Ashish Sewgoolam
Ashish Sewgoolam

FNB, the national anthem and patriotism

What’s a national anthem?

Well, according to the Oxford Dictionary a national anthem is defined as a “solemn patriotic song officially adopted by a country as an expression of national identity”. That’s a pretty clear definition.

Now, the question begs, how many South Africans stop where that definition ends and see it as nothing more? How many know the meaning of the words they probably learnt phonetically? How many can speak more than two national languages yet have five to get through in a song lasting a few minutes? Actually, with the current state of national education, how many can even speak one language properly, but that’s an issue for another day.

What I’m getting to as a root issue is patriotism and the greatest expression of patriotism is the singing of the national anthem. Our national anthem. Nkosi Sikelel’iAfrika.

South Africa is a proud nation. A nation that has overcome apartheid and in so doing avoided a racially charged civil war. A nation whose sports teams were at one time or another proven to be the best on the continent, some even the world. A nation whose people take pride in the land they come from. This is best displayed by the rousing renditions of the national anthem that echoes through sporting arenas across the country. The most recent being at Saturday’s Afcon opening match when Bafana Bafana took on Cape Verde, a nation whose entire population would just about fill the FNB/ National Stadium five times over. This coupled with the anticipated dismal performance of Bafana Bafana didn’t matter to anyone when it came time to sing the national anthem.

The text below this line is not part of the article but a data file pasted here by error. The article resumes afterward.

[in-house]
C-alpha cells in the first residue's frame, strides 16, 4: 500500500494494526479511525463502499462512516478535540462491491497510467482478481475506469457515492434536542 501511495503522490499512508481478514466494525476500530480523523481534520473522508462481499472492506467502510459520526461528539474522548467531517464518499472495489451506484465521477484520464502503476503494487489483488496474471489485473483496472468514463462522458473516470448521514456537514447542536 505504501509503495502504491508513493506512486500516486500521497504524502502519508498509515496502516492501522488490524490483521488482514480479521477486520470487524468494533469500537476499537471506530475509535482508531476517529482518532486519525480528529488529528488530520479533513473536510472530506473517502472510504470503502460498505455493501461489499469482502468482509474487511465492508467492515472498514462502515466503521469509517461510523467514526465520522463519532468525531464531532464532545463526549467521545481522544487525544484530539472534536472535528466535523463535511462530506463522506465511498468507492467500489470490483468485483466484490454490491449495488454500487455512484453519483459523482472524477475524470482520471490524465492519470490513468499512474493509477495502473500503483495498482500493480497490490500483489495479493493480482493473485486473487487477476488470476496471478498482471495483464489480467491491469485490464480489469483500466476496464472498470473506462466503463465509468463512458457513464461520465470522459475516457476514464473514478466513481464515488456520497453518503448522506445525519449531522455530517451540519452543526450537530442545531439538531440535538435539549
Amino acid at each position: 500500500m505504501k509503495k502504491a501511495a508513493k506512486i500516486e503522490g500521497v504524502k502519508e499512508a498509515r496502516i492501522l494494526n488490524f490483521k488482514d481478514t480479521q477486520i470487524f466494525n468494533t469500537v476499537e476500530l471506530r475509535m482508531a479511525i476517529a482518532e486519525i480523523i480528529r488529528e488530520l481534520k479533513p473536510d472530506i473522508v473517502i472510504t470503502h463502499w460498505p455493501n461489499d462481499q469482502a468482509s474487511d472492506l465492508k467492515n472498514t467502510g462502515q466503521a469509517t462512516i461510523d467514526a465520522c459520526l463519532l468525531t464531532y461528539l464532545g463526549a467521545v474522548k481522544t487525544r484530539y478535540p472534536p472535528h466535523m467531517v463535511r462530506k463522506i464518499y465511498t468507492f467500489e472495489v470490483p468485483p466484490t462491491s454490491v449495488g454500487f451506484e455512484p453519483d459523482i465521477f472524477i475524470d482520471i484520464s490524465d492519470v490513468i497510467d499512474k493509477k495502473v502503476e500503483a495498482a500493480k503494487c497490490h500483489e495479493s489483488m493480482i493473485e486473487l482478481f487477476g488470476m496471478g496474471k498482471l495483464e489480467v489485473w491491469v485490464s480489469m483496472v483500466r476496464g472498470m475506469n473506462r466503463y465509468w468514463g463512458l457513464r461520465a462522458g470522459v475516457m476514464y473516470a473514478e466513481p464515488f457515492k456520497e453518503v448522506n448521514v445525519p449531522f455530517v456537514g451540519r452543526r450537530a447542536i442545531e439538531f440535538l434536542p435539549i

The almost 90 000 people in attendance belted out a rendition of the anthem that was rousing as ever, sending shivers down the spine of many a man, woman and child. But it reassured a disturbing truth that has been festering in my mind for some time now: the blind, unyielding pride and patriotism that South Africans have without question.

Standing up and singing the national anthem at the top of one’s voice seems to render all the issues this country faces futile. When the anthem is sung we all seem to have a unified culture — no issues with polygamy and songs about machine guns and killing farmers. Traditional issues don’t exist either — no problems with ritual bull slaughters and the lighting of fireworks. We’re all one big, happy, multiracial nation blinded to reality.